Al-Qaida suspects ditched prison clothing before escaping in Afghanistan

All four remain at large after three-day search

July 14, 2005|By Paul Watson | Paul Watson,LOS ANGELES TIMES

KABUL, Afghanistan - Four al-Qaida suspects who escaped from a U.S.-controlled air base changed out of their orange prison jumpsuits before making their getaway from the heavily guarded compound, a U.S. military spokesman said yesterday.

Last night, after three days of searching, U.S. and Afghan forces had not found the prisoners from Syria, Kuwait, Libya and Saudi Arabia, who were reported missing from Bagram Air Base north of Kabul, the Afghan capital.

"I'm hoping beyond hope that we find those four guys, but right now I can only report that the search is ongoing," said U.S. military spokesman Lt. Col. Jerry O'Hara.

No witnesses are known to have seen the breakout early Monday, he said. The prisoners apparently took off their orange jumpsuits and put on something less conspicuous before leaving the detention center, O'Hara said.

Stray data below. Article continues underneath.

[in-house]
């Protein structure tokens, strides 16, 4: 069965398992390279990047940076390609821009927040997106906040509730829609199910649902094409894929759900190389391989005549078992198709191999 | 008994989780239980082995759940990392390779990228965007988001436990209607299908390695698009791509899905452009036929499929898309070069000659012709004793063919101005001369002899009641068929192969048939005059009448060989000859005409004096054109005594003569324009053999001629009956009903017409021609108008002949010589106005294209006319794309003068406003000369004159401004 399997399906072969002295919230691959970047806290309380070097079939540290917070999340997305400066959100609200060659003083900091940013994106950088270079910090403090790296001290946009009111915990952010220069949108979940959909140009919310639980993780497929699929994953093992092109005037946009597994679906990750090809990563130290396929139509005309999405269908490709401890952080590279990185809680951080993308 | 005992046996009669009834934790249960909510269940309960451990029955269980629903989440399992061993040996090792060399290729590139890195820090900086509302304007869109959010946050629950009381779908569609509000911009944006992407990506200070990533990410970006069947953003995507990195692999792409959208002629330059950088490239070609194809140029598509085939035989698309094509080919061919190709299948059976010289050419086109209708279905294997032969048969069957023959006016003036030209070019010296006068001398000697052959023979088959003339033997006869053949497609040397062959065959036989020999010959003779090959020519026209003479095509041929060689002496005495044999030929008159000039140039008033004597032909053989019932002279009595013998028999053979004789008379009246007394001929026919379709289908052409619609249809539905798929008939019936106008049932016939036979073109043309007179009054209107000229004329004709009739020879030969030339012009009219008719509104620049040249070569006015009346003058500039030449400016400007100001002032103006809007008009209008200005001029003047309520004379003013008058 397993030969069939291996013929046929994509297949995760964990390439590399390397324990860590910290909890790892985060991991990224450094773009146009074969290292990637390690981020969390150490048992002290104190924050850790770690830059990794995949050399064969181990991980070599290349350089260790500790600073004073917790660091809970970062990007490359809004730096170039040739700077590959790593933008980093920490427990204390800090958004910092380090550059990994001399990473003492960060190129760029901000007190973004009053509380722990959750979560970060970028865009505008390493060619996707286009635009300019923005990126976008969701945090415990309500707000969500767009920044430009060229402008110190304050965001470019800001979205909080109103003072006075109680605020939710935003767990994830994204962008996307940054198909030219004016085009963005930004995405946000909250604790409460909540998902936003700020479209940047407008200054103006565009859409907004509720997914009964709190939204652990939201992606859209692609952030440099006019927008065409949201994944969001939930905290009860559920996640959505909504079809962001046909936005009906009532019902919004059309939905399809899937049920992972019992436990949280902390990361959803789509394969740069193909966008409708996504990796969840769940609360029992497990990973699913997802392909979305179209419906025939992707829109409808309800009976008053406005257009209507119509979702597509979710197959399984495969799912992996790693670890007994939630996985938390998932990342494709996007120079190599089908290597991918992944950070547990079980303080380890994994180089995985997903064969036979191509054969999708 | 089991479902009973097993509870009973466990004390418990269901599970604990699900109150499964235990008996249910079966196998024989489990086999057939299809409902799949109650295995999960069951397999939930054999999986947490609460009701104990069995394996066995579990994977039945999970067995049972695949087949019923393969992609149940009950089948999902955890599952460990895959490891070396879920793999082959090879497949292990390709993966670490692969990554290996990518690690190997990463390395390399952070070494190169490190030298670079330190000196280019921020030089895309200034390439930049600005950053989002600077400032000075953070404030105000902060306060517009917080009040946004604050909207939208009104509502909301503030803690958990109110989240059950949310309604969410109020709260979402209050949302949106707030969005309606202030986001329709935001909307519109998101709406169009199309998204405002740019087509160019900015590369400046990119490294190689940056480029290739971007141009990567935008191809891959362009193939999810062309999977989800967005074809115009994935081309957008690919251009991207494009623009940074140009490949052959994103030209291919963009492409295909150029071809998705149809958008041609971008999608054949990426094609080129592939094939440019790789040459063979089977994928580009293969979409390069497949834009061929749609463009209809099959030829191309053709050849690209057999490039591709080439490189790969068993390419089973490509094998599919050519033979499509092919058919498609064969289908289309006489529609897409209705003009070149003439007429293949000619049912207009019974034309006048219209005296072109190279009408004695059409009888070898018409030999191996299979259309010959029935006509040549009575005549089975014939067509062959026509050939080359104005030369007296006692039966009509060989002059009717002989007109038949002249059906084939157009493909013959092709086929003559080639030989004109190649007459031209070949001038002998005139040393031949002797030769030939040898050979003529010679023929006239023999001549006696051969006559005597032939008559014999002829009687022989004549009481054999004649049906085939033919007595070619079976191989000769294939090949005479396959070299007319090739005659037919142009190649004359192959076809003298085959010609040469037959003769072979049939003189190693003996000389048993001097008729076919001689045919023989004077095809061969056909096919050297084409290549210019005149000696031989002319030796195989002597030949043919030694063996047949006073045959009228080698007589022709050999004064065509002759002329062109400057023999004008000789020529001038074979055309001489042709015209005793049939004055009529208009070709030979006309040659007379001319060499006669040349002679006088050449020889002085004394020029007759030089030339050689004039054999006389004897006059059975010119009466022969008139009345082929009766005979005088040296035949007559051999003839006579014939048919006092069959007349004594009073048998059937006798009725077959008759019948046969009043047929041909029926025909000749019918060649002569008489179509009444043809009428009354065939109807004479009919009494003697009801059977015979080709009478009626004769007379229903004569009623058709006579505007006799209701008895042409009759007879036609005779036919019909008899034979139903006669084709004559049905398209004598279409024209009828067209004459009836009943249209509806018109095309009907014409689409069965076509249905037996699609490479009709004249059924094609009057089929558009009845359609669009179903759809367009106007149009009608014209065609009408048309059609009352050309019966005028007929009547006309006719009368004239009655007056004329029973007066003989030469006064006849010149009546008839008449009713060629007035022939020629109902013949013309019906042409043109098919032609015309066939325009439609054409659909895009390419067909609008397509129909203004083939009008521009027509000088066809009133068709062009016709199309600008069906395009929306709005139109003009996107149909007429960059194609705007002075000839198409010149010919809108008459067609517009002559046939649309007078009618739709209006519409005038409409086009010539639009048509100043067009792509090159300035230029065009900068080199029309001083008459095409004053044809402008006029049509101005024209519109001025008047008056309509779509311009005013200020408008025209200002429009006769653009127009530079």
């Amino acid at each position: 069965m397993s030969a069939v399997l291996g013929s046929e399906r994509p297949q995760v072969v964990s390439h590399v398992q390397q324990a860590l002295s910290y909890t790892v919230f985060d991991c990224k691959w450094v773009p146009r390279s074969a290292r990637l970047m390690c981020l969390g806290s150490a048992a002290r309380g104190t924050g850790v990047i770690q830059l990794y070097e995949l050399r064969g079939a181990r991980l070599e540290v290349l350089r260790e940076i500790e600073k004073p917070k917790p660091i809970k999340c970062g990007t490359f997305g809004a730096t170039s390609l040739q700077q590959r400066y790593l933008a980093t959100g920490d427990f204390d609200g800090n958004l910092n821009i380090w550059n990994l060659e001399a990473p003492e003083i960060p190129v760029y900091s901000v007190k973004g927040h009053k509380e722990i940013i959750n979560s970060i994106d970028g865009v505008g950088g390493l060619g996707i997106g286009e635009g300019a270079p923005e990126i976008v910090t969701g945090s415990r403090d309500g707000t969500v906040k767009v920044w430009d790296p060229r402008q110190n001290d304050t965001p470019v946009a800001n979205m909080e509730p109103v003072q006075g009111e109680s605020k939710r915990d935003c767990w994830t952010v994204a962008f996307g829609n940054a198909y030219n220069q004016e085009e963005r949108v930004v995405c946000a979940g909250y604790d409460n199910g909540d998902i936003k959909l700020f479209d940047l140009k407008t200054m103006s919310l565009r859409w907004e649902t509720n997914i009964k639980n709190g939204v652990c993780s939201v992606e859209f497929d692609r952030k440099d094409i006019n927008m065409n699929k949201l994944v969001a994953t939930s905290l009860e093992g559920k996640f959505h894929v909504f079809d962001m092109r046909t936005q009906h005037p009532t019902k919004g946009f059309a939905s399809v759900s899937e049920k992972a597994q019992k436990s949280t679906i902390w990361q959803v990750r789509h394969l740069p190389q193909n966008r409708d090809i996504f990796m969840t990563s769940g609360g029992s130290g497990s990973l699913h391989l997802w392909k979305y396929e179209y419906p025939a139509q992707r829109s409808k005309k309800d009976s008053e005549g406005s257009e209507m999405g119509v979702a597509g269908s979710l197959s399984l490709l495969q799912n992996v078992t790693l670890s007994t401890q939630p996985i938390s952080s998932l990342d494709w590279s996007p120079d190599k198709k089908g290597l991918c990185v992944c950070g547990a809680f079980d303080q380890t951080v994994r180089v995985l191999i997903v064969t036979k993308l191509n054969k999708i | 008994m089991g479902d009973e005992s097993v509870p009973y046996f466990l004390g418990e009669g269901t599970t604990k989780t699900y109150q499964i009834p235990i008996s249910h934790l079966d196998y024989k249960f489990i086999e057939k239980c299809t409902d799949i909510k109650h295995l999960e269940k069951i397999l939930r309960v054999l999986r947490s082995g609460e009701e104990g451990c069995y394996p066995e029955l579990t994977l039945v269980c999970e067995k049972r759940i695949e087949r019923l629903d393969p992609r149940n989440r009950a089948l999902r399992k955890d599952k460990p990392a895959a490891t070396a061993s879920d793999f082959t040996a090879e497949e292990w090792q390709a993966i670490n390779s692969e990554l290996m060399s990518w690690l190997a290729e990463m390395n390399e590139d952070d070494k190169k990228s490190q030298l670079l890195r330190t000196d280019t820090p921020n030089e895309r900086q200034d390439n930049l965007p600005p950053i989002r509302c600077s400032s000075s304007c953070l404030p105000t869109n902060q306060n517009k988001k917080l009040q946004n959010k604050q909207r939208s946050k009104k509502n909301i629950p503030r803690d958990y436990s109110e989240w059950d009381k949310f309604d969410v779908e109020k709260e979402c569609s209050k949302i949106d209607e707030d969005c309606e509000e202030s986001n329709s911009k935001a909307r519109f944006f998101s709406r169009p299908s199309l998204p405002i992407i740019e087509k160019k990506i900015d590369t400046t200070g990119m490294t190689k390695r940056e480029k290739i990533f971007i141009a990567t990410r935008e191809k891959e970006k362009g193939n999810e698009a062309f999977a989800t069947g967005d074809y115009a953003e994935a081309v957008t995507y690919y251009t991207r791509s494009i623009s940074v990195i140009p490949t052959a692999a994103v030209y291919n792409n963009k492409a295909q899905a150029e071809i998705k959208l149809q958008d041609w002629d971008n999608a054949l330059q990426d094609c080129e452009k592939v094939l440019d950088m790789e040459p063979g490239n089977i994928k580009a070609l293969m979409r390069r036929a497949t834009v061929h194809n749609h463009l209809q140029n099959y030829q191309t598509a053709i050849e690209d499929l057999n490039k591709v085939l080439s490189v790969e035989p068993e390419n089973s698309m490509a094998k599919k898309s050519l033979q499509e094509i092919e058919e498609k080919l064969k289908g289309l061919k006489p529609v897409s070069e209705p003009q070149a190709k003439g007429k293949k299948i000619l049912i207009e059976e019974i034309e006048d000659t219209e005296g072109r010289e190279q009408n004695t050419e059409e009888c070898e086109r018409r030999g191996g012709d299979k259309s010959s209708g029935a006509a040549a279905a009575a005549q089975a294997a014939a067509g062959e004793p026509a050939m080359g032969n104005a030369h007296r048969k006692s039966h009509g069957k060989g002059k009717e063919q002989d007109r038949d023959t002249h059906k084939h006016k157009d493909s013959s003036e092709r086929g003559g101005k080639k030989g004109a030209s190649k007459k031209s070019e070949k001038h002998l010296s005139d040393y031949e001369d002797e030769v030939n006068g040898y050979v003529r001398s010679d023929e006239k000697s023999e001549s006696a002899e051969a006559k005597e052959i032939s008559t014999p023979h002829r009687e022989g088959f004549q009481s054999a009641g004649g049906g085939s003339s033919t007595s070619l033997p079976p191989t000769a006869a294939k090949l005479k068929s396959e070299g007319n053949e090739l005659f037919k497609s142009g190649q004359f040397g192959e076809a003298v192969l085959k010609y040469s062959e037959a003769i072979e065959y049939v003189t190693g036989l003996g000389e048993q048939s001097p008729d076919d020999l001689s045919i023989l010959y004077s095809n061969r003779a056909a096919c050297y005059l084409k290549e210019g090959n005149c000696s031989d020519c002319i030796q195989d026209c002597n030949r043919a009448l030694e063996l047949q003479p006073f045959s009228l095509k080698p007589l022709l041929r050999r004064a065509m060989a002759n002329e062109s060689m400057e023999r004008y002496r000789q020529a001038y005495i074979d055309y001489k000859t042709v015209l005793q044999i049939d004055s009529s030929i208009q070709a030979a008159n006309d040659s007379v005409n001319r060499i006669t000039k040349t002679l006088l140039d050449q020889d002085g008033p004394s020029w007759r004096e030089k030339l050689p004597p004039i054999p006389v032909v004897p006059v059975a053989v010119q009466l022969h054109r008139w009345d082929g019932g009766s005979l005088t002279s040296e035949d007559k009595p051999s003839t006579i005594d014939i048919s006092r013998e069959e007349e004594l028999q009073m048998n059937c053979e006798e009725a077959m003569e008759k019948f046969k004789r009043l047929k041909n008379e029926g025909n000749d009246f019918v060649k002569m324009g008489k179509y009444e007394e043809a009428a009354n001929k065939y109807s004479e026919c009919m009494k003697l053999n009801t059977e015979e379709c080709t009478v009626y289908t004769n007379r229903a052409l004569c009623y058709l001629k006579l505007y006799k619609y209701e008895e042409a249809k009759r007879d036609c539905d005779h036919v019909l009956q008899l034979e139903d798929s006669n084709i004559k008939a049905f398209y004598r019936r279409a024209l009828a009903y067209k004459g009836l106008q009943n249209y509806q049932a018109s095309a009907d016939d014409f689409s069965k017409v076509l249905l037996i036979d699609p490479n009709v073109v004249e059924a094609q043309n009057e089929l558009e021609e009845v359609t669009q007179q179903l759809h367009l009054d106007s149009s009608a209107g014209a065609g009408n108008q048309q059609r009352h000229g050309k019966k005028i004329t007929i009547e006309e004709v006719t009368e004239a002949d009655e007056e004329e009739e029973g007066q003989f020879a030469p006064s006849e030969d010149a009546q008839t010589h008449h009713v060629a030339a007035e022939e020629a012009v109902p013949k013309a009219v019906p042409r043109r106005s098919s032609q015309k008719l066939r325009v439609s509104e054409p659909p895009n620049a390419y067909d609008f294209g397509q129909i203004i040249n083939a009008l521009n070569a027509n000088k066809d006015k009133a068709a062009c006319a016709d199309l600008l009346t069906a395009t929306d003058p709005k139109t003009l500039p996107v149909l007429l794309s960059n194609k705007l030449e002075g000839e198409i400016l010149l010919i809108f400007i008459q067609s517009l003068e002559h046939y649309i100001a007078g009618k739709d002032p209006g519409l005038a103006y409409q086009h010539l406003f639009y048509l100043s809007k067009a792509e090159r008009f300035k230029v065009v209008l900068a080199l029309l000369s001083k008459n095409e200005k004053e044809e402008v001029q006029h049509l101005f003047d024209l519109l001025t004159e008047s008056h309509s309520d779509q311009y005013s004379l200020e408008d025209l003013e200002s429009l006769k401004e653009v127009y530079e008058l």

U.S. officials did not make clear where the men had found a change of clothes or whether they had received outside help in their escape, the first from the detention center.

The Army's Criminal Investigation Division is investigating the escape from the former Soviet air base, which is headquarters for the more than 16,000 U.S. troops in Afghanistan.

Bagram's detention center holds more than 450 inmates under strict security and secrecy. They include suspected members of Osama bin Laden's al-Quaida network and its allies in the Taliban militia.

Afghan workers who have passed through the detention center's outermost guard posts say the facility's floors are thick concrete, which would make tunneling difficult. The outer doors have combination locks.

A prisoner who got out of a cell, avoided guards and opened the combination locks would have to maneuver through numerous checkpoints and find a way past the base walls, which are under 24-hour watch by sentries.

Because escaping is so difficult, some Afghans are convinced that the men had inside help from someone familiar with base security.

The Los Angeles Times is a Tribune Publishing newspaper.

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